The Biden administration has recently waived sanctions on the company behind Russia’s Nord Stream 2 gas pipeline to Germany, a move seen as a concession to Germany and Russia.
Some analysts said that the latest Taiwan card before Biden’s Europe trip for the G7 meeting in the UK is aimed at showing US allies that the administration is not “weak.”
It is expected that the mainland air force and navy would take actions as the US escalates the cross-Straits tensions, said Lü, noting the previous military patrols adjacent to the island southwest regions may move to northwest regions, a location closer to Taipei.
China should draw a clearer red line on the Taiwan question. Foreign politicians and officials who have crossed the line should not be allowed to enter China, and Chinese companies are not allowed to have any dealings with them, experts said.
Since the outbreak of the new COVID-19 surge on the island of Taiwan, the DPP authorities have been denounced for multiple anti-scientific measures, including refusing mass testing and snubbing vaccine assistance from the mainland, ignoring local cries and growing death toll.
Taiwan’s anti-epidemic command center reported 343 domestic-transmitted cases, and 36 deaths on Sunday, local media reported.
Tsai, whose public support rate has dropped by nearly 20 percent compared to the time of her re-election victory in May 2020, is facing local mockery after her team released footable footage of Sunday’s meeting, which shows Tsai was standing while speaking, and all three US senators were sitting and listening to a “work report.”
Despite the US promise, Chiang Chi-chen, the leader of opposition party Kuomintang (KMT) on the island, said on Sunday that the island needs more vaccines to quench the thirst.
When the people on the island are suffering from vaccine shortages, the secession-minded DPP has declared they will donate 300,000 doses of AstraZeneca (AZ) vaccines to countries like Honduras and Paraguay, which still maintain “diplomatic ties” with the Taiwan authorities, and the DPP even bribed certain officials from the countries to realize the plan, an exclusive source told the Global Times on Friday.
The 1.24 million doses of AZ vaccine donated by Japan arrived in Taiwan on Friday. In addition to the 860,000 doses currently in the hands of the DPP authority, and the 750,000 doses promised by the US on Sunday but without a clear delivery date, the island’s number of vaccines still does not reach even one-tenth of people that need to be vaccinated for herd immunity.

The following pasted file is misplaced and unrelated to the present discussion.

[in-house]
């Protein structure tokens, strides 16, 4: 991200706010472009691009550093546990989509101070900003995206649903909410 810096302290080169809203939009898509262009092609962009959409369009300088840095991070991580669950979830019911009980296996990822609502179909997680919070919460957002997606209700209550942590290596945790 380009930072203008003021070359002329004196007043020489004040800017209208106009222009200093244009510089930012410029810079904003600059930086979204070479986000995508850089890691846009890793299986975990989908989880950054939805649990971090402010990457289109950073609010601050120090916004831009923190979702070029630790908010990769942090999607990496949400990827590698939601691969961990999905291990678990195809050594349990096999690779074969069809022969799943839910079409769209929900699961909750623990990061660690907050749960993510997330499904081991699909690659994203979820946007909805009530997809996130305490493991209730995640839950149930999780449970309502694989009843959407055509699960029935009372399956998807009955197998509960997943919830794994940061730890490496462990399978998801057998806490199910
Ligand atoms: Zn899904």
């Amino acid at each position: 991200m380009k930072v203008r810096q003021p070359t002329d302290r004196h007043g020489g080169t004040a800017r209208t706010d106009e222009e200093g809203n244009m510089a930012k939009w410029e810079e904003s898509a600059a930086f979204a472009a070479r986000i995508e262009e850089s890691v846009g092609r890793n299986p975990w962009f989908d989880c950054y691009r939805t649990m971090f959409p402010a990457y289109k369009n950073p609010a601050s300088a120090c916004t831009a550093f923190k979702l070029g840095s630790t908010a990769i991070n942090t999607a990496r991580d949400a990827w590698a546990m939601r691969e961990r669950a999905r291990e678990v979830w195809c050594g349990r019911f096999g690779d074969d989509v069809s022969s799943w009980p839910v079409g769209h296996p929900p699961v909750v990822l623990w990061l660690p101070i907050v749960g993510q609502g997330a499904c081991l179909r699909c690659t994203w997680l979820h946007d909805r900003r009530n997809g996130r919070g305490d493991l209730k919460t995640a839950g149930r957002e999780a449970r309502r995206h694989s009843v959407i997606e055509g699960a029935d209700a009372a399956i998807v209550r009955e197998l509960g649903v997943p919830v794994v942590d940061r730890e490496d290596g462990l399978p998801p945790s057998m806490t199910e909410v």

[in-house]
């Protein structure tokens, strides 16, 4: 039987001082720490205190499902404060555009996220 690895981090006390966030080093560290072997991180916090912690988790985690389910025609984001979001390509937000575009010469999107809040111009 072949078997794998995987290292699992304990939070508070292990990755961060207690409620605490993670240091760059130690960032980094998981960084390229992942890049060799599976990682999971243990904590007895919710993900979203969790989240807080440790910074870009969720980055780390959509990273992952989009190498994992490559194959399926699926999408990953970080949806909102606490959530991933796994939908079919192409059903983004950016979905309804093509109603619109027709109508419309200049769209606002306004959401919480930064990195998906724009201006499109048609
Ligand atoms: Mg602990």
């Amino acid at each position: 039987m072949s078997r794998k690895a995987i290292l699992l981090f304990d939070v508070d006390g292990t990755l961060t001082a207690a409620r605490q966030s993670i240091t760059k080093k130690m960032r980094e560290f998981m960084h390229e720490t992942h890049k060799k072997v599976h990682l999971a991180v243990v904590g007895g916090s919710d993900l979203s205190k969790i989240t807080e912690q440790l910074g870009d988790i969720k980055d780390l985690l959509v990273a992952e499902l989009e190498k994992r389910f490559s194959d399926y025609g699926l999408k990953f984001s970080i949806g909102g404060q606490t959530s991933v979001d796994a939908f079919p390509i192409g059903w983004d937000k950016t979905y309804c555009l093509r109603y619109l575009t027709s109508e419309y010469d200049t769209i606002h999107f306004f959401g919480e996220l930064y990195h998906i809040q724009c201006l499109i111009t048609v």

Wang Jianmin, a senior cross-Straits expert at Minnan Normal University, Fujian Province, told the Global Times on Sunday that the DPP authorities have been dealing with vaccine affairs under a pro-US and pro-Japan, but anti-mainland strategy. However, the US and Japan are not really trying to solve Taiwan’s vaccine shortage, but are acting out of pure political manipulation.
The experts pointed out that the AZ vaccine is considered to be defective in safety. Although Japan is also suffering from the epidemic, Japan has not passed the AZ vaccines for emergency use so far.
“The empty promise of 750,000 doses is more of a symbolic reward after Taiwan has repeatedly rejected the mainland vaccine and has expressed its anti-mainland determination in various ways to the US,” Wang said.
Two mainland vaccines have been listed by the WHO for the emergency use, and hundreds of millions of doses of vaccines have been delivered to more than 80 countries and regions.
“There is no political manipulation behind the mainland’s kindness like the DPP hyped… DPP’s repeated rejection of the mainland has caused Taiwan people to miss the best time to combat the virus through vaccines,” Wang said, citing the increasing death toll on the island.
In terms of the military response, the Chinese mainland may adopt a more stern stance against the DPP authorities, so that Taiwan will not get any benefits in following the US to counter the mainland, and instead pay a higher price, Wang said.
Some experts said that the DPP authorities are aware that Sunday’s event will raise the level of tensions between across the Taiwan straits, but they need to create more conflict with the mainland to shift attention from the frictions between the DPP authorities and Taiwan residents, painting the soaring death roll in the island as the “due price” for confronting the mainland.
Therefore, while the mainland needs to maintain deterrence against secessionist forces in the island, it should avoid its countermeasures being exploited by the DPP authorities to shift the blame, the expert said.